Training frequency on health and physical function of older adults
Adamson et al; International Journal of Environmental Research and Public Health
Summary of Findings
In controlled testing, a Scottish research team found that the once-weekly exercise sessions (sprint interval training) was enough to produce improvements in blood glucose control and general mobility amongst older adults. The study demonstrated, for the first time, the impact of training frequency on adaptations to sprint interval training in older adults. Training frequency is known to be important for improvements in a number of different aspects of fitness and health. It demonstrates that twice, and even once-weekly sprint interval training, significantly improves both physical function and aerobic fitness in older adults but only twice-weekly training improves whole body glucose metabolism. The fact that only once a week is sufficient to produce health benefits means that the minimum time and frequency of exercise required is much lower than currently recommended. The results provide further support for the inclusion of high-intensity interval training in the latest physical activity guidelines as one of the methods to gain health benefits by accumulating vigorous intensity physical activity. However, further research is needed to explore the impact of frequency when total sprint volume is the same across training groups.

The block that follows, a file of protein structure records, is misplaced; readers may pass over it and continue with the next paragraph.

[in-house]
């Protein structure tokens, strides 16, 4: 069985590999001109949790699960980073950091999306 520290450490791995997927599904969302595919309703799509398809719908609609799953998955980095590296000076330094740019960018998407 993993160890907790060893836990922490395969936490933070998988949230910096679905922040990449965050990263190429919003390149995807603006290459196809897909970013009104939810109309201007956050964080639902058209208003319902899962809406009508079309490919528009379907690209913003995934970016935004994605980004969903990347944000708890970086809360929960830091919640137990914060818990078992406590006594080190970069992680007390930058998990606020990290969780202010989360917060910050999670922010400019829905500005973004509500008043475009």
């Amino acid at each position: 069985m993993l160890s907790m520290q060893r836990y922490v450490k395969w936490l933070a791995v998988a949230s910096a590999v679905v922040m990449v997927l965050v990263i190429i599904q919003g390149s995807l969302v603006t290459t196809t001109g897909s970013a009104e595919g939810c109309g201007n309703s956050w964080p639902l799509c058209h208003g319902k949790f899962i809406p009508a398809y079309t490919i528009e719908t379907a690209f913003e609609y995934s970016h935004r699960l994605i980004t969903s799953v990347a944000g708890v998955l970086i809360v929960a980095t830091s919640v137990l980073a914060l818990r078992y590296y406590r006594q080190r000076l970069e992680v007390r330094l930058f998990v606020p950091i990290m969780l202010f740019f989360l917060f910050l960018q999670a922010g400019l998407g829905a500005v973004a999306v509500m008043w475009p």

These are important findings given the number of older adults who fail to reach the recommended physical activity levels and suggests that minimum time and frequency of exercise required could much lower than what is currently recommended for this age group. The research suggests that even low durations of activity can have a positive impact on health.